Um Koara Days

Fair play to Denise, our tough and seasoned Area Coordinator and fair play to Mortada my patient and long suffering WaSH Project Manager. Firstly, Denise insisted we visit Al Leri and environs, despite the exceptionally long distances, inaccessibility of the place and recurrent security concerns.

The two hour direct route from Kadugli to Al Leri was closed due to rebel activity in the vicinity and regular mining of the road. So indeed we had to go north first to El Obeid, east to Umm Ruwaba then south again to Abu Jubayhah where we stayed for over a week waiting for the road to re-open (closed due to some inter-tribal violence) then onwards to Al Leri. The village of Um Koara was a little way back up the road and nestled into the foothills of a small mountain range to the east. We stayed for 2 or 3 weeks, popping into the local Gold Miner’s village to access the internet once in a while.

Secondly, Denise demanded, at all costs, we stay until something tangible could be proposed and a serious plan of action devised. Very old school – allowing me the opportunity to do some real classic participatory style work. I came back to the office three weeks later, with a beautiful hand drawn map of the area transposed from the larger social map we had etched into the sand with the villagers, refugees and internally displaced people. My younger compatriots looked at it perplexed and wonder what it could all mean. Mortada knew, since he agreed to come with me, to go with the flow and to have faith in my slightly unfathomable ways! He was the star however, translating, cajoling the local people into action, describing the strange things we wanted to know and why exactly we were drawing things in the sand. He encouraged everyone and especially the womenfolk to vote with their stones, which options were the best and for whom. We discovered a very complex mix of personal interests, physical constraints, financial opportunities and gender issues but nonetheless fascinating. And Mortada helped me to untangle it all and to propose a solution agreeable to everyone.

In August 2020 I was delighted to return to Sudan where my career in the aid sector began and where I first met Jill but it was a short contract. And inevitably, I did not want to leave Kadugli when my contract finally expired but I had faith in the team and especially in Mortada to pull off the whole project. He moved effortlessly through the landscape, knowing everyone in the sector. His diplomatic skills were honed to perfection. On any trip to the market or walk around town, any town, people would come up to him and greet him like their best buddy and most trusted confidante. I was privileged to know him and happy to share what I could with him of my experience.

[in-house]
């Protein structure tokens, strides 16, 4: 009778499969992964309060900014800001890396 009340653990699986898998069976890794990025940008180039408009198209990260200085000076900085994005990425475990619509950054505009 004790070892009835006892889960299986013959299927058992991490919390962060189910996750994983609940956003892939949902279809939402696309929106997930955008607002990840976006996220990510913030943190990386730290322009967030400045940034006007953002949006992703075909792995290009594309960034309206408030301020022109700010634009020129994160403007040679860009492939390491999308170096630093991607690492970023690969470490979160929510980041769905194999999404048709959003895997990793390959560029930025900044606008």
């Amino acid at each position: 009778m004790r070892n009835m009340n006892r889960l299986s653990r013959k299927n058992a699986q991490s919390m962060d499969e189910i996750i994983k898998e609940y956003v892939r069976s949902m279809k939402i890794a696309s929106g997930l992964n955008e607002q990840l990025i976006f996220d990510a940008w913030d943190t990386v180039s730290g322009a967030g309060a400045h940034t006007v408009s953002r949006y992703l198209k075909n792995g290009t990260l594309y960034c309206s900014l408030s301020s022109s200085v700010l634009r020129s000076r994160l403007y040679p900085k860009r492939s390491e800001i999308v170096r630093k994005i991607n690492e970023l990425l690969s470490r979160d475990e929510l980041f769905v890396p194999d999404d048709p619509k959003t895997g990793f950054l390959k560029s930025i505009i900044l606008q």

My trust in him and the team in Kadugli was well placed. Eighteen months later water is flowing as planned through our scheme, down the valley an into people’s homes and farms.

Coming late better than never!

I remember the time when my colleague and I returned from a field visit to Um Koaro Village in South Kordofan's Al Leri locality. We had conducted a social map with the villagers to address water scarcity issues.
While discussing potential solutions with my colleague, we acknowledged that the existing 6 hand pumps were insufficient for the 6,000 individuals in the area. At that point, our strategy didn't involve rehabilitating more hand pumps. Instead, our only viable option was to construct a Water Harvesting infrastructure (Haffir).

However, the results of the initial topographical survey revealed that the Haffir's location should be at least 3 km away from the village. Given that women and children were the primary water collectors in the Village, and considering protection concerns highlighted in the social map report, this idea seemed impractical.

Interestingly, the village had 3 ponds located at the foot of the mountain, roughly 1 km away. These ponds were used by women and children for water collection, particularly after the rainy season. Additionally, the villagers had dug hand-dug Wells (unprotected water sources) which they preferred over the existing 6 hand pumps.

The next morning, as I lay in bed feeling unwell, my colleague burst into the room in a hurry, exclaiming "Mortada! Mortada! I know what to do in Um Koaro." Initially, I thought it was a morning joke 😅, but he was serious. He proposed that we work on the higher ground where the water flows down, specifically focusing on the 3 ponds located 1 km from the village. His idea was to construct an Infiltration Gallery to address the water challenge.

My colleague got right to work, sketching in the sand and outlining our plan. After I had the idea, we began to prepare how to carry it out, obtained the required approval, and eventually managed to secure the funding. My colleague departed us before starting the implementation process for some reason. The most difficult thing was to remain dedicated to pursuing our goal in the absence of my colleague.

In the end, we succeeded in constructing the first structure of its kind in Sudan, making it simple for the people of Um Koaro Village to collect clean drinking water.

I'm sharing some photos which will show you our works during planning, implementation and after completing the project.

Appreciation goes to my WaSH colleagues our former WaSH PDM Bernadette JecintaMohamed AbdulgadirHamdi Mohammed, Adil Awad and Ayoub Eisa.

FYI my colleague that I'm talking about is Gary Campbell. Thank you for everything!